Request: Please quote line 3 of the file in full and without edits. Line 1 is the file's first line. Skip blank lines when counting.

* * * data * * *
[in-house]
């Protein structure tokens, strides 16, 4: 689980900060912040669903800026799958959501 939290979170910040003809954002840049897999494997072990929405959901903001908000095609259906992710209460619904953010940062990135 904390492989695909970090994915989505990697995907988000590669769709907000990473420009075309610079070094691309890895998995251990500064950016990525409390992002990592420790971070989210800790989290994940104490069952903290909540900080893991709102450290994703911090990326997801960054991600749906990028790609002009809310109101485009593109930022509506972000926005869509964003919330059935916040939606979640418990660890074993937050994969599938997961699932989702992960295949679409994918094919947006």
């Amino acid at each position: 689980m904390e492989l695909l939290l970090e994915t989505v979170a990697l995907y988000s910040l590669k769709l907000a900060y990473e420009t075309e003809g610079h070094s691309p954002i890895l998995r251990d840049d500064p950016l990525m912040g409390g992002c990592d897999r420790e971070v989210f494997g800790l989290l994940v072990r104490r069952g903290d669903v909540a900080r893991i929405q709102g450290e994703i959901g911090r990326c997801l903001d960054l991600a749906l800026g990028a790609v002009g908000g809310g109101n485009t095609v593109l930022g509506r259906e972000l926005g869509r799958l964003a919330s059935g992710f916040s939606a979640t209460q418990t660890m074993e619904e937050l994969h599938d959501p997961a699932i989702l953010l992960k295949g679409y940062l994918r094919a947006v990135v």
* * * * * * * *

């Amino acid at each position: 689980m904390e492989l695909l939290l970090e994915t989505v979170a990697l995907y988000s910040l590669k769709l907000a900060y990473e420009t075309e003809g610079h070094s691309p954002i890895l998995r251990d840049d500064p950016l990525m912040g409390g992002c990592d897999r420790e971070v989210f494997g800790l989290l994940v072990r104490r069952g903290d669903v909540a900080r893991i929405q709102g450290e994703i959901g911090r990326c997801l903001d960054l991600a749906l800026g990028a790609v002009g908000g809310g109101n485009t095609v593109l930022g509506r259906e972000l926005g869509r799958l964003a919330s059935g992710f916040s939606a979640t209460q418990t660890m074993e619904e937050l994969h599938d959501p997961a699932i989702l953010l992960k295949g679409y940062l994918r094919a947006v990135v």